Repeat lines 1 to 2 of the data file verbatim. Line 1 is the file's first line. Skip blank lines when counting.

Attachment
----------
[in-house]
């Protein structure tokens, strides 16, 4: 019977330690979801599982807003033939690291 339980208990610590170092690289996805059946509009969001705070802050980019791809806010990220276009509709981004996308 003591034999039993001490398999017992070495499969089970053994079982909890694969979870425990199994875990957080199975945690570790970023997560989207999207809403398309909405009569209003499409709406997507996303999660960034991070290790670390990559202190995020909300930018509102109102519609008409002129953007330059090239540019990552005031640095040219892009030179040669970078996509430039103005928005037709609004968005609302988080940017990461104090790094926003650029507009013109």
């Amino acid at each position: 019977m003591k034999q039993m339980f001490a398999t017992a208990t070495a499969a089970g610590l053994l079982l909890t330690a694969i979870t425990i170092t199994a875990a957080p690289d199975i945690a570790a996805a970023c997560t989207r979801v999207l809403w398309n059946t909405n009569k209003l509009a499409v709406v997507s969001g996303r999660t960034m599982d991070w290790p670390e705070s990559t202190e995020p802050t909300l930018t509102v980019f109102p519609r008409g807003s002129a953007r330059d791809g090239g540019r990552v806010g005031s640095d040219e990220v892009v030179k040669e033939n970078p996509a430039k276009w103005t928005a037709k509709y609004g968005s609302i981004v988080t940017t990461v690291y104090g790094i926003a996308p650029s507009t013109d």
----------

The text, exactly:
[in-house]
């Protein structure tokens, strides 16, 4: 019977330690979801599982807003033939690291 339980208990610590170092690289996805059946509009969001705070802050980019791809806010990220276009509709981004996308 003591034999039993001490398999017992070495499969089970053994079982909890694969979870425990199994875990957080199975945690570790970023997560989207999207809403398309909405009569209003499409709406997507996303999660960034991070290790670390990559202190995020909300930018509102109102519609008409002129953007330059090239540019990552005031640095040219892009030179040669970078996509430039103005928005037709609004968005609302988080940017990461104090790094926003650029507009013109």